If someone’s community is under a Hurricane Warning or Watch, they should listen for critical information from the National Weather Service.  Other steps they should take include:

  • Check disaster supplies and restock as needed.
  • Bring in anything that can be picked up by the wind.
  • Close windows, doors and hurricane shutters.  If hurricane shutters aren’t available, board up all windows and doors with plywood.
  • Fill the car’s gas tank.
  • Turn the refrigerator and freezer to the coldest setting and keep them closed as much as possible so food will last longer if the power goes out.
  • Turn off propane tanks and unplug small appliances.
  • Make plans for any pets.
  • Evacuate if authorities advise to do so.

More information about what people can do if they are in the projected path of the storm can be found at

The storms in the Atlantic Ocean are causing powerful rip currents.  The Red Cross advises anyone visiting the shore areas to swim only on lifeguard protected beaches and within designated swimming areas.

To make a financial donation to the Red Cross to help people affected by this storm and other disasters here in the United States and around the world, people can click, call or text – visit, call 1-800-RED CROSS, or text the word REDCROSS to 90999 to make a $10 donation.  The storm may also impact blood collections in the affected areas. To find out how you can be a blood donor, visit

 About the American Red Cross: The American Red Cross shelters, feeds and provides emotional support to victims of disasters; supplies nearly half of the nation’s blood; teaches lifesaving skills; provides international humanitarian aid; and supports military members and their families. The Red Cross is a charitable organization — not a government agency — and depends on volunteers and the generosity of the American public to perform its mission. For more information, please visit or join our blog at

Video: Hurricane Earl Update 9/1/2010

September 2010 is National Preparedness Month; Red Cross Urges People to Get Prepared

Many people in this country have experienced a significant crisis in their home or neighborhood, but less than half of the people surveyed by the American Red Cross have taken steps to be prepared for emergencies.

September 2010 is National Preparedness Month, a time set aside for the last seven years to encourage Americans to prepare for emergencies in their homes, businesses and communities.  The Red Cross urges everyone to take steps now to be ready when emergencies happen. 

In a survey conducted late last summer, the Red Cross found that although 89 percent of those surveyed believe being prepared is important, far fewer people are ready for when that happens.  Twenty percent of those surveyed have not done anything to get prepared, and aren’t sure where to get started.

“Being prepared today can save lives tomorrow,” said Steve Hansen, Regional Chapter Executive.  “You are your best defense against emergencies.  The Red Cross can show you what simple steps you need to take to prepare yourself and your loved ones for emergencies.”

There are three things people should do to be prepared – build an emergency preparedness kit, make a plan as to what your family will do in an emergency, and be informed about what resources are available in your community and what types of disasters could occur there.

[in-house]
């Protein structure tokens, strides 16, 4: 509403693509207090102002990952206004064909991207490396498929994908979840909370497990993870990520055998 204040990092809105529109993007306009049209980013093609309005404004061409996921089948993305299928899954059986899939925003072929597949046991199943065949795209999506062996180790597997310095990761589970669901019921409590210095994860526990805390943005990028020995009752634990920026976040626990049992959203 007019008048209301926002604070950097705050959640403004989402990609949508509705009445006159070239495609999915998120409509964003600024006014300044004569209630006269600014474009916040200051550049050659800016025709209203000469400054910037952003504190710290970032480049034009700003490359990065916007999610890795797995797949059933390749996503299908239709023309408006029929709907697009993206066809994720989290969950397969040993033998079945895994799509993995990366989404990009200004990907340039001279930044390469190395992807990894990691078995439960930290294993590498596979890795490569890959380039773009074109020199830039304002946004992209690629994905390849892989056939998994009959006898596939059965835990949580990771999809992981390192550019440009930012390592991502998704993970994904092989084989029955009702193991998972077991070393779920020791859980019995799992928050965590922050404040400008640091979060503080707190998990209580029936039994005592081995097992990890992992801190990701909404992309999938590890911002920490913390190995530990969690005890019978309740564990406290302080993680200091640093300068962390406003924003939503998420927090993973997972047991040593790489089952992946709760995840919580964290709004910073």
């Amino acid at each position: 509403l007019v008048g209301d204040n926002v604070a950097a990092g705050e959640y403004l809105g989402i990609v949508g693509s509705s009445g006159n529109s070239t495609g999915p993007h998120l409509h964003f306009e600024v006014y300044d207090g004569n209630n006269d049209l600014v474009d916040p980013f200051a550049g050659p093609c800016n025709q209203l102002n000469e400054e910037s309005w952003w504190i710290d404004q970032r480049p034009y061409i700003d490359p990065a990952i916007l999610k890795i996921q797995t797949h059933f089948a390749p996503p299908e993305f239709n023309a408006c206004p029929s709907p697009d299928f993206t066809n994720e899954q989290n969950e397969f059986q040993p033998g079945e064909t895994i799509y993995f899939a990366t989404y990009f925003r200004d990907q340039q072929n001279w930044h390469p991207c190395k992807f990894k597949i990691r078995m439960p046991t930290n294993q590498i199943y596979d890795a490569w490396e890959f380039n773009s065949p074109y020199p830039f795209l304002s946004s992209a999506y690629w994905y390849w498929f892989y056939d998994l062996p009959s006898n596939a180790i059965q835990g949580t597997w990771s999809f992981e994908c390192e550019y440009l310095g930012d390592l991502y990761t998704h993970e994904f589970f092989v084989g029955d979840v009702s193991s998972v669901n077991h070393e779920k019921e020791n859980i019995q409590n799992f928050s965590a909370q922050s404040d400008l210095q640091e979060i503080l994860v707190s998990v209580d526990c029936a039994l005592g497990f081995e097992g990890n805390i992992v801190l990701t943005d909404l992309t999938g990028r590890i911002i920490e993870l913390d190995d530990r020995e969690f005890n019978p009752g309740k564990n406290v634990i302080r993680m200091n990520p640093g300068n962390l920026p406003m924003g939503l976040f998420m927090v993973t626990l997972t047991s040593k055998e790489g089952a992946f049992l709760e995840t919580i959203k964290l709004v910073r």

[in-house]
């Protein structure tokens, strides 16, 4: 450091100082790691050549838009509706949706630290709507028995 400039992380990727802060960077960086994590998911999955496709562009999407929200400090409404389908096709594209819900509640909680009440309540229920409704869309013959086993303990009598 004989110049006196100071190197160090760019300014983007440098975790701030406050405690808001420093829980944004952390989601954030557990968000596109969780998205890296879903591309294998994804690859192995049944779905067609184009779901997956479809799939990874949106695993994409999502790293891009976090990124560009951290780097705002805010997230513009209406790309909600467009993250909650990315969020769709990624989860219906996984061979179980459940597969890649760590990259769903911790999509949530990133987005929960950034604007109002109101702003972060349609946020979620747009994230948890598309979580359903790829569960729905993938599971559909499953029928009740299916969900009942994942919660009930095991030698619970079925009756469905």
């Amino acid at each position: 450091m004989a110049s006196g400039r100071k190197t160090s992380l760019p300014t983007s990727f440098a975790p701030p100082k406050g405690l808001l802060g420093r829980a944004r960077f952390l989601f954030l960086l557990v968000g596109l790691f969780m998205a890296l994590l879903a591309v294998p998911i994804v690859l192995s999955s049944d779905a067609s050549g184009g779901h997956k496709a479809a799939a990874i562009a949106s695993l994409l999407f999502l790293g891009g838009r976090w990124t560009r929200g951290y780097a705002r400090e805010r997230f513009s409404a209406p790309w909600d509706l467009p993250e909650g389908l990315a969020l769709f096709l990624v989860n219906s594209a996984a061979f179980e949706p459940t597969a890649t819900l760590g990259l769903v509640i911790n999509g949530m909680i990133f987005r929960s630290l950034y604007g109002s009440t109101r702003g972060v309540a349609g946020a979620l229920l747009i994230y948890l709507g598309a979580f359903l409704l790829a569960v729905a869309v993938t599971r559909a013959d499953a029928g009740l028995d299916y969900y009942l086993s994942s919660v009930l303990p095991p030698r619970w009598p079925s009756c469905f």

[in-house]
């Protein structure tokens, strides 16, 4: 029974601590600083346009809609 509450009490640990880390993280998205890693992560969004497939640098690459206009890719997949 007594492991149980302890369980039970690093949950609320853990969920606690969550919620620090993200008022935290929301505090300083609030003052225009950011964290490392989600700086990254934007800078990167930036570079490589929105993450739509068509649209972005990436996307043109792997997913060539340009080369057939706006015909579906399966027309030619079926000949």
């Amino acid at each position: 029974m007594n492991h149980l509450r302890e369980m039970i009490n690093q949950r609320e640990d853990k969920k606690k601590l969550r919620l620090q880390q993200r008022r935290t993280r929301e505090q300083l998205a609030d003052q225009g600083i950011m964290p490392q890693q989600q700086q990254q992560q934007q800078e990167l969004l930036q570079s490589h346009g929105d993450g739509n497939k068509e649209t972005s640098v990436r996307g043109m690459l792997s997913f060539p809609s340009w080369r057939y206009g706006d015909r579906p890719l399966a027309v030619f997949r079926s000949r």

Your emergency preparedness kit should contain enough supplies for three days in case you need to evacuate.  The Red Cross also recommends having at least two weeks worth of supplies at home. Supplies should include water (one gallon, per person, per day), nonperishable food, a flashlight, battery-powered or hand-crank radio, extra batteries, first aid kit, a 7-day supply of medications, a multi-purpose tool, sanitation and personal hygiene items and copies of important personal documents.

Your emergency plan should be a joint effort, including the members of your household.  Make sure each person knows how to reach household members, including an out-of-area emergency contact person, and knows where to meet if they can’t go home.

Being informed is important.  Learn about what resources are available and what types of disasters are most likely to occur where you live, learn, work and play. Take a first aid and CPR/AED course—a vital component of disaster preparedness in case emergency help is delayed.

 You can also give blood to help keep your community prepared.  It is the blood already donated and available on hospital shelves that is available in an emergency.  To give blood, you must be healthy, be at least 17 years old, and weigh at least 110 pounds.  Some states allow 16-year-olds to donate with parental consent.  If you have given blood before, it must be 56 days since your last donation.  For more information on giving blood, visit   

All Red Cross Chapters are urging area residents to make a renewed effort in September to prepare for emergencies such as fires, floods or storms.  The Red Cross has created a free online education program to make it easier for people to get prepared. The Be Red Cross Ready program walks people through three key preparedness steps: getting an emergency kit, making an emergency plan and being informed.

 A few of the specific programs happening throughout the Region include:

* Disaster Action Team volunteer, Joyce Keyes continues work on the Disaster Advisory Council.  The Fond du Lac area is one of Chapters nationwide piloting a Jumpstart to Recovery Kit and “Moving Forward After a Disaster” booklets.  She is from one of the 15 Chapters whose representatives were selected from around the nation to serve on committee to review prevention, preparedness and response policies and procedures.  Within the past month, a Director from our National Headquarters was in Fond du Lac to the training required for this project.